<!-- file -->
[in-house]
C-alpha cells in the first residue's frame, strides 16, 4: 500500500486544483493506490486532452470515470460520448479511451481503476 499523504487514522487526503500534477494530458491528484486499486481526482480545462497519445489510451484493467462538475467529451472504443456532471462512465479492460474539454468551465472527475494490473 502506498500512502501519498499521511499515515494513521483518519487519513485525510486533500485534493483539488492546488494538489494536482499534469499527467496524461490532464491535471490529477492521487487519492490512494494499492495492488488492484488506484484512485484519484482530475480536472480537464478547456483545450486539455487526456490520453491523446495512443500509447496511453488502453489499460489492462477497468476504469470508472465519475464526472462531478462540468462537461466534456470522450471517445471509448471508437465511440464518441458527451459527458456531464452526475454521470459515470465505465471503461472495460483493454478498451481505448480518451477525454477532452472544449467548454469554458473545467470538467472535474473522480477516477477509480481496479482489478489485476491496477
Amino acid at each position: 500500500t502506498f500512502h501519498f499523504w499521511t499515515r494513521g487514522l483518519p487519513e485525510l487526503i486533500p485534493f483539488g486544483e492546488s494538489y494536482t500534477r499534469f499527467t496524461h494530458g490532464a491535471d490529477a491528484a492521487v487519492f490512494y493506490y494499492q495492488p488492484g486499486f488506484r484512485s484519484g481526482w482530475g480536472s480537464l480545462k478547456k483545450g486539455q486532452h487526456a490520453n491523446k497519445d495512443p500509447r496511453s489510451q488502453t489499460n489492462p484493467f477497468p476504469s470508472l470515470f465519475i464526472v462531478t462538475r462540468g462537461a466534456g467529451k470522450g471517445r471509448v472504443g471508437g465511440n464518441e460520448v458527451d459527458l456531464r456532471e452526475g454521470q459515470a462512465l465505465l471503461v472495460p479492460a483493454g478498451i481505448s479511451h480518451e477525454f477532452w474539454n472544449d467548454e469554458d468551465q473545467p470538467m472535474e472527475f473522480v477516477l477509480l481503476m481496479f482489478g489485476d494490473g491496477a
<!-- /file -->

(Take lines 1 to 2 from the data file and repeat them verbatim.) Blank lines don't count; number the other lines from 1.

[in-house]
C-alpha cells in the first residue's frame, strides 16, 4: 500500500486544483493506490486532452470515470460520448479511451481503476 499523504487514522487526503500534477494530458491528484486499486481526482480545462497519445489510451484493467462538475467529451472504443456532471462512465479492460474539454468551465472527475494490473 502506498500512502501519498499521511499515515494513521483518519487519513485525510486533500485534493483539488492546488494538489494536482499534469499527467496524461490532464491535471490529477492521487487519492490512494494499492495492488488492484488506484484512485484519484482530475480536472480537464478547456483545450486539455487526456490520453491523446495512443500509447496511453488502453489499460489492462477497468476504469470508472465519475464526472462531478462540468462537461466534456470522450471517445471509448471508437465511440464518441458527451459527458456531464452526475454521470459515470465505465471503461472495460483493454478498451481505448480518451477525454477532452472544449467548454469554458473545467470538467472535474473522480477516477477509480481496479482489478489485476491496477